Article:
One of the important features of the 2006 Taipei City mayoral election is that there were three likely candidates. Each of them represented one of the major parties. The conventional wisdom states that the electorate may vote for their second preferred candidate if their most favorite one is not likely to win. However, scholars have seldom empirically examined how individuals rank their alternatives or candidates. We consider people's voting intention as a preference ordering and manage to examine its determinants. We set up choice-specific variables, such as winner anticipation, partisanship, and candidate evaluations, and individual-specific variables, such as ethnic background and nation identity, to account for people's preference ordering. Appling conditional logit model to a pre-election poll, we find that people rank their preferences according to their evaluations on candidates in order. Voter's winner anticipation and party identification prevailed in our model but they affect the voter's choice in different ways.
Korea is important not only for supplementing one of the important missing links in the studies on mixed-member system in general, the political consequences of its SMD plural tier on party system in particular, but also for deepening our understanding of linkage failure in Duverger's law between the district and national levels. In the previous studies with the twotier model, it is impossible to tell where linkage failure lies in. With the introduction of the three-tier model with the second tier “region” in-between, it is only possible to distinguish the intra-regional linkage failure from the inter-regional linkage failure. Korea is best fit with such a model because there are significant differences in the patterns of the combination of candidates' party labels in different regions even when there are similarities in the number of candidates and how strong they are. In that case, intra-regional linkage is high while inter-regional linkage is low, resulting in linkage failure when aggregated at the national level.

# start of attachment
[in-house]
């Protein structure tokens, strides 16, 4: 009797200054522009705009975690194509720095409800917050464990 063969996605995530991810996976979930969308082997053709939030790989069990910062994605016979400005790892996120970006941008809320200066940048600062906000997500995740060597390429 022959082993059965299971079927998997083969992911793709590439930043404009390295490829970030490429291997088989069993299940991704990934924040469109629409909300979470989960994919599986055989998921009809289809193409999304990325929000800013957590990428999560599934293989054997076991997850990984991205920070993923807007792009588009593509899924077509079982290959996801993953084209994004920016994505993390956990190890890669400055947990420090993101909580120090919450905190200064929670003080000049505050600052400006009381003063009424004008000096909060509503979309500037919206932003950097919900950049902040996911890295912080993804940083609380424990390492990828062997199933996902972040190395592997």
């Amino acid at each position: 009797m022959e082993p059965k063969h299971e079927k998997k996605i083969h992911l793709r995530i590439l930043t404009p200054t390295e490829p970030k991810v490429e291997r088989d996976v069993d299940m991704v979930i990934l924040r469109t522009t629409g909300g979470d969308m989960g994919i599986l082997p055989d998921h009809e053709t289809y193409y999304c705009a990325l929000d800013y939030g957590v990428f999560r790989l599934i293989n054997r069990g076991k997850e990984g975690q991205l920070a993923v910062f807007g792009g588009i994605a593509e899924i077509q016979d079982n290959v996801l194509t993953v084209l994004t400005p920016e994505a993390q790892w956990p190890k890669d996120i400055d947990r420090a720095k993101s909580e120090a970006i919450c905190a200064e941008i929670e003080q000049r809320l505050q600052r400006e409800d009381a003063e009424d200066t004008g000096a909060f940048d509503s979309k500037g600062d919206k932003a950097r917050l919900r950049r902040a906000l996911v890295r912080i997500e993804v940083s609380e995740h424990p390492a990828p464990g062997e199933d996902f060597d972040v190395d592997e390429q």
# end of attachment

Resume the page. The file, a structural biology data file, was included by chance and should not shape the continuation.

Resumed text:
The purpose of this paper is to compare the political culture of Korea and Japan with particular reference to how the cultural characteristics affect the stability of the two political systems. The two countries are similar in many respects, including the geographical location, the historical background, the language structure, and even the DNA structure. Culturally, they have the common cultural heritage of Confucianism and Buddhism. More importantly and more relevantly, the two countries share the same political experiences as both of them were under the U.S. military government right after the World War Two, and were forced to embrace the Western democratic political system. This external imposition of the Western liberal democracy upon the two countries, of course, has resulted in many difficulties for the two political systems. Both of them are still in the process of internalizing the liberal democratic values and reconciling them with their traditional values. This struggle is manifested by the fact that the two countries have been almost constantly engaged in the discussion of political reforms and Constitutional amendments. Yet there are some important differences in the way Korea and Japan have tackled this problem of internalizing the Western democracy. Korea has gone through a series of political upheaval, thus creating political instability frequently, while Japan has been able to maintain political stability in relative terms. The focus of this paper is to explain this cross-national difference in terms of the characteristics of the two countries' political culture. More specifically, the paper examines several cultural variables that are related to the democratic political process, such as satisfaction with political system, fairness of electoral process, responsiveness of political parties and legislators, necessity for political parties, support for political parties, and party identification. In general, Japanese voters score higher than Korean voters in these cultural traits. It can be inferred from this finding that these cultural differences are responsible, at least partially, for the relative stability of the Japanese political system visavis the Korean political system.